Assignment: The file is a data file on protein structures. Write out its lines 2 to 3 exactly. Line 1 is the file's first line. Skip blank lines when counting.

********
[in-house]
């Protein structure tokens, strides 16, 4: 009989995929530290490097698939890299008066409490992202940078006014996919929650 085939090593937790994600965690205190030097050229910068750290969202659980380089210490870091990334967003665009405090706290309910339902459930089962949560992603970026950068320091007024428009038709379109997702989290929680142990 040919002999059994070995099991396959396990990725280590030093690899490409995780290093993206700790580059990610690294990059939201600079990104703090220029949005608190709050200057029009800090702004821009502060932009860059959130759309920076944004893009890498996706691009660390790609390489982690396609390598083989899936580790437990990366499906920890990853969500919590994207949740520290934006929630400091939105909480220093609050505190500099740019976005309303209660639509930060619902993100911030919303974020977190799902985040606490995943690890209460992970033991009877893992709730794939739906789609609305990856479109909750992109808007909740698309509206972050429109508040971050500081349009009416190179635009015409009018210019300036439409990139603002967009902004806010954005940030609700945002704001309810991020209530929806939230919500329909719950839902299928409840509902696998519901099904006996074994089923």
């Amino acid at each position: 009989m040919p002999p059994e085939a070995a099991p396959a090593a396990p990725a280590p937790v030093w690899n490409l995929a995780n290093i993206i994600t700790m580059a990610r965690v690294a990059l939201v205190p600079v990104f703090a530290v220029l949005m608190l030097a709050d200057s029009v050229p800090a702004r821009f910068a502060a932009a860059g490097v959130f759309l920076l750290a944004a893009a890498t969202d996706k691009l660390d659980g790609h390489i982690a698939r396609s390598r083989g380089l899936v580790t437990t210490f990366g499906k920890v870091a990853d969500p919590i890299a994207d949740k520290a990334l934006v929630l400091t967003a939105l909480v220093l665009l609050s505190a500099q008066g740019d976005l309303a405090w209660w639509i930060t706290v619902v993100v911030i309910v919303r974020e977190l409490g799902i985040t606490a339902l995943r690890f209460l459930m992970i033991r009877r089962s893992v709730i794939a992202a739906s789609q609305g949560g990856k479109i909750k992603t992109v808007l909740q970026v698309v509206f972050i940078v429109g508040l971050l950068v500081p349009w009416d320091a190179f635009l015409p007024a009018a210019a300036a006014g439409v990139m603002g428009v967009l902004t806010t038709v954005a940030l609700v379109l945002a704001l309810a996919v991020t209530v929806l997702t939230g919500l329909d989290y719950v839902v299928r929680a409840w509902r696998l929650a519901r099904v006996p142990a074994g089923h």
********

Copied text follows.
């Protein structure tokens, strides 16, 4: 009989995929530290490097698939890299008066409490992202940078006014996919929650 085939090593937790994600965690205190030097050229910068750290969202659980380089210490870091990334967003665009405090706290309910339902459930089962949560992603970026950068320091007024428009038709379109997702989290929680142990 040919002999059994070995099991396959396990990725280590030093690899490409995780290093993206700790580059990610690294990059939201600079990104703090220029949005608190709050200057029009800090702004821009502060932009860059959130759309920076944004893009890498996706691009660390790609390489982690396609390598083989899936580790437990990366499906920890990853969500919590994207949740520290934006929630400091939105909480220093609050505190500099740019976005309303209660639509930060619902993100911030919303974020977190799902985040606490995943690890209460992970033991009877893992709730794939739906789609609305990856479109909750992109808007909740698309509206972050429109508040971050500081349009009416190179635009015409009018210019300036439409990139603002967009902004806010954005940030609700945002704001309810991020209530929806939230919500329909719950839902299928409840509902696998519901099904006996074994089923």
């Amino acid at each position: 009989m040919p002999p059994e085939a070995a099991p396959a090593a396990p990725a280590p937790v030093w690899n490409l995929a995780n290093i993206i994600t700790m580059a990610r965690v690294a990059l939201v205190p600079v990104f703090a530290v220029l949005m608190l030097a709050d200057s029009v050229p800090a702004r821009f910068a502060a932009a860059g490097v959130f759309l920076l750290a944004a893009a890498t969202d996706k691009l660390d659980g790609h390489i982690a698939r396609s390598r083989g380089l899936v580790t437990t210490f990366g499906k920890v870091a990853d969500p919590i890299a994207d949740k520290a990334l934006v929630l400091t967003a939105l909480v220093l665009l609050s505190a500099q008066g740019d976005l309303a405090w209660w639509i930060t706290v619902v993100v911030i309910v919303r974020e977190l409490g799902i985040t606490a339902l995943r690890f209460l459930m992970i033991r009877r089962s893992v709730i794939a992202a739906s789609q609305g949560g990856k479109i909750k992603t992109v808007l909740q970026v698309v509206f972050i940078v429109g508040l971050l950068v500081p349009w009416d320091a190179f635009l015409p007024a009018a210019a300036a006014g439409v990139m603002g428009v967009l902004t806010t038709v954005a940030l609700v379109l945002a704001l309810a996919v991020t209530v929806l997702t939230g919500l329909d989290y719950v839902v299928r929680a409840w509902r696998l929650a519901r099904v006996p142990a074994g089923h």